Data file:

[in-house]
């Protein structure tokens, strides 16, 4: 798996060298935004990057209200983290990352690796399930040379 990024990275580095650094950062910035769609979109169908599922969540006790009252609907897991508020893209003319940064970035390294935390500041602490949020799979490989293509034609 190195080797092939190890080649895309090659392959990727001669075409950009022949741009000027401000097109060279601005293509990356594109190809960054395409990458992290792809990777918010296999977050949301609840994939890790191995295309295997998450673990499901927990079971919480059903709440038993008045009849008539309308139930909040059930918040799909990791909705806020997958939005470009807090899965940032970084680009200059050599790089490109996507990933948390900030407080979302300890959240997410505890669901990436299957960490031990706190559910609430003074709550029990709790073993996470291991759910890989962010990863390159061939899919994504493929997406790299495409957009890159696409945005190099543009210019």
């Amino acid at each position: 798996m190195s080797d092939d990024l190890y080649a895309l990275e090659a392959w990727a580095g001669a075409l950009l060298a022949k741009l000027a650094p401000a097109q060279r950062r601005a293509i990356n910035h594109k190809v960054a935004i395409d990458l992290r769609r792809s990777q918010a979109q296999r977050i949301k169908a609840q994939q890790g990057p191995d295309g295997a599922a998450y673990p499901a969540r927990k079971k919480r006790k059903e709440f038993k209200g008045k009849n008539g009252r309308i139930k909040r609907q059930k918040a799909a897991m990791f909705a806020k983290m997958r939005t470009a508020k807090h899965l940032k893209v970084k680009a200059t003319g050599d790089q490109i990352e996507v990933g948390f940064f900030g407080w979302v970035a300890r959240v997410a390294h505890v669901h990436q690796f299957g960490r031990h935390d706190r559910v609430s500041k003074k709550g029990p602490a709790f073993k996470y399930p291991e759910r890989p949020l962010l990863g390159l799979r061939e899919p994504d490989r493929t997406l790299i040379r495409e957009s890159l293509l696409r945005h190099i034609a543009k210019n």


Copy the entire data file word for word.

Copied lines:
[in-house]
């Protein structure tokens, strides 16, 4: 798996060298935004990057209200983290990352690796399930040379 990024990275580095650094950062910035769609979109169908599922969540006790009252609907897991508020893209003319940064970035390294935390500041602490949020799979490989293509034609 190195080797092939190890080649895309090659392959990727001669075409950009022949741009000027401000097109060279601005293509990356594109190809960054395409990458992290792809990777918010296999977050949301609840994939890790191995295309295997998450673990499901927990079971919480059903709440038993008045009849008539309308139930909040059930918040799909990791909705806020997958939005470009807090899965940032970084680009200059050599790089490109996507990933948390900030407080979302300890959240997410505890669901990436299957960490031990706190559910609430003074709550029990709790073993996470291991759910890989962010990863390159061939899919994504493929997406790299495409957009890159696409945005190099543009210019």
């Amino acid at each position: 798996m190195s080797d092939d990024l190890y080649a895309l990275e090659a392959w990727a580095g001669a075409l950009l060298a022949k741009l000027a650094p401000a097109q060279r950062r601005a293509i990356n910035h594109k190809v960054a935004i395409d990458l992290r769609r792809s990777q918010a979109q296999r977050i949301k169908a609840q994939q890790g990057p191995d295309g295997a599922a998450y673990p499901a969540r927990k079971k919480r006790k059903e709440f038993k209200g008045k009849n008539g009252r309308i139930k909040r609907q059930k918040a799909a897991m990791f909705a806020k983290m997958r939005t470009a508020k807090h899965l940032k893209v970084k680009a200059t003319g050599d790089q490109i990352e996507v990933g948390f940064f900030g407080w979302v970035a300890r959240v997410a390294h505890v669901h990436q690796f299957g960490r031990h935390d706190r559910v609430s500041k003074k709550g029990p602490a709790f073993k996470y399930p291991e759910r890989p949020l962010l990863g390159l799979r061939e899919p994504d490989r493929t997406l790299i040379r495409e957009s890159l293509l696409r945005h190099i034609a543009k210019n």